Secretary General Luis Almagro’s quest to revitalize the Organization of American States (OAS) seems premised on being an “activist” Secretary General in what could be a make-or-break gambit to assert the organization’s hemispheric leadership.  Only 13 months in office, Almagro has taken an approach that is a clear departure from the low-key, consensus-building ways of former Secretary General José Miguel Insulza.  In his 2015 inaugural address, Almagro laid out his plans for the rejuvenation of the OAS, including internal changes to “adapt it to the realities of the 21st century” and “insert [it] into a world different from the one in which it was developed and has grown and operated.”  Almagro underscored the need for the OAS to promote transparent and inclusive elections throughout Latin America and, in regard to democratic governance, “lend a hand to countries that are going through moments of tension and conflict.”

Almagro has taken a number of positions that confirm his desire to redefine the OAS’s role in the region.

  • In 2015, Almagro took the lead in developing a plan to fight corruption in Honduras, resulting in the formation of the Support Mission Against Corruption and Impunity (MACCIH) – a watered-down version of the successful UN-backed CICIG in Guatemala. The jury is still out on whether MACCIH will have a serious impact, but Almagro has staked his reputation on its credibility.
  • He has claimed that the impeachment of Brazilian President Dilma Rousseff lacked sufficient justification and that accusations against her were politically driven. Almagro also called for anticorruption investigations under Operação Lava Jato to continue as essential for the rule of law.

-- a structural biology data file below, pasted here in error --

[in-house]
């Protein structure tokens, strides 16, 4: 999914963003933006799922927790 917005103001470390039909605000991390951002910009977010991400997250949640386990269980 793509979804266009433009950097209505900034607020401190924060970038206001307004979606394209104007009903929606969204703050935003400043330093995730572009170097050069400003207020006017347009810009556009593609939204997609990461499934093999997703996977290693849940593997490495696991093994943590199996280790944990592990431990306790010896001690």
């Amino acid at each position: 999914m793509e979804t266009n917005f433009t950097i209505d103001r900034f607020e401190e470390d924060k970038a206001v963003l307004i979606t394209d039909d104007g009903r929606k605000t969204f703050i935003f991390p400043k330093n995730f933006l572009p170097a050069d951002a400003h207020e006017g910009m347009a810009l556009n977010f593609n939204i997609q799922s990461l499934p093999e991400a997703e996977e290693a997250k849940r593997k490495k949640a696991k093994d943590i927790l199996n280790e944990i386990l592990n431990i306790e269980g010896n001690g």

• Prior to the Peruvian elections, Almagro warned that the disqualification of two candidates reflected unequal application of the law and raised concerns that the contests would be “semi-democratic.” Following a meeting with disqualified frontrunner Julio Gómez, Almagro called for the reinstatement of both candidates’ right to participate in the elections.
  • Perhaps Almagro’s most controversial action has been his attempt to invoke the OAS Democratic Charter against the government of Venezuela, without a finding by the Permanent Council, as required under Article 20 of the Charter, that the situation there amounts to “an unconstitutional alteration of a constitutional regime.” The Permanent Council implicitly rejected his appeal by urging more dialogue between the OAS and Venezuela.  Almagro then sent a strongly worded letter to Venezuelan President Nicolas Maduro accusing him of lying and “betraying his people,” and calling for the release of political prisoners, restoration of legitimate powers to the National Assembly, and a referendum to recall Maduro in 2016. (The Permanent Council is set to discuss the situation in Venezuela again on June 21.)

Almagro has taken on some very difficult issues, and explanations for his motivations are varied but not mutually exclusive.  Some observers perceive a personal embrace of OAS principles, others detect a desire to avoid the sort of U.S. criticism that plagued Insulza and constrained U.S. support and funding, and still others speculate about his future political ambitions as a reformist on the non-radical left of Latin America.  The democratic principles he is defending are clearly enshrined in OAS documents, but his activism has so far not reversed adverse situations: Rousseff was impeached, the Peruvian candidates were forced to sit out the election, and Maduro has yet to soften.  Being an “activist” Secretary General in the case of Venezuela entails great risks; his predecessors were criticized both for getting too directly involved in the country’s internal affairs and for remaining passive in the face of growing authoritarianism in Caracas.  It seems, moreover, as though Almagro has often acted alone, and the tone of his letter to Maduro was uniquely strident.  A great deal is on the line for the OAS.  If Almagro’s activism works, it will enhance the organization’s leadership on a range of issues confronting the hemisphere, but it may also put the OAS in the middle of future conflicts in which failure would bring a loss of institutional credibility. 

June 16, 2016

* Maria Carrasquillo is a recent graduate of the M.A. Program in American University’s School of International Service and a research assistant at the Center for Latin American and Latino Studies.